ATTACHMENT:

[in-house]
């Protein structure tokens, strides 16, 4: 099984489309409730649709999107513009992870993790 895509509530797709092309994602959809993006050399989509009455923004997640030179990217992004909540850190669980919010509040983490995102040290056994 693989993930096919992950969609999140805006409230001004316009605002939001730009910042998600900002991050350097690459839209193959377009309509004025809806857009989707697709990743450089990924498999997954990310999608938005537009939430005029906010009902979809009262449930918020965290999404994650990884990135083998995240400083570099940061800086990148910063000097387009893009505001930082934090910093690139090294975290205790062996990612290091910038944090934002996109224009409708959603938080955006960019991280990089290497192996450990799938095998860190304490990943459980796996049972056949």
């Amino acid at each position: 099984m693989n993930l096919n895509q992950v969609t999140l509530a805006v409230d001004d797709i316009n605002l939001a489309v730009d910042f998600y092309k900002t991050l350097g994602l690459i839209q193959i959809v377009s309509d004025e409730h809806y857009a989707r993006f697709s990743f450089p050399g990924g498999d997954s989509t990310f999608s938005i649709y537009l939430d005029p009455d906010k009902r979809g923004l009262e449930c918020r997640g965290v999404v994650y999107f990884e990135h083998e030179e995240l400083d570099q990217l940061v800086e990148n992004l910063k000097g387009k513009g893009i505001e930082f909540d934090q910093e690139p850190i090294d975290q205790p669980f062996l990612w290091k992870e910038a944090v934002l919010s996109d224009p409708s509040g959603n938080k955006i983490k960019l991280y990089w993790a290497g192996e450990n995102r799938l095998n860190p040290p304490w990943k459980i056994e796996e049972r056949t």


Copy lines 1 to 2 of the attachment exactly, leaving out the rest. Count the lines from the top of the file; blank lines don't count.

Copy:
[in-house]
């Protein structure tokens, strides 16, 4: 099984489309409730649709999107513009992870993790 895509509530797709092309994602959809993006050399989509009455923004997640030179990217992004909540850190669980919010509040983490995102040290056994 693989993930096919992950969609999140805006409230001004316009605002939001730009910042998600900002991050350097690459839209193959377009309509004025809806857009989707697709990743450089990924498999997954990310999608938005537009939430005029906010009902979809009262449930918020965290999404994650990884990135083998995240400083570099940061800086990148910063000097387009893009505001930082934090910093690139090294975290205790062996990612290091910038944090934002996109224009409708959603938080955006960019991280990089290497192996450990799938095998860190304490990943459980796996049972056949």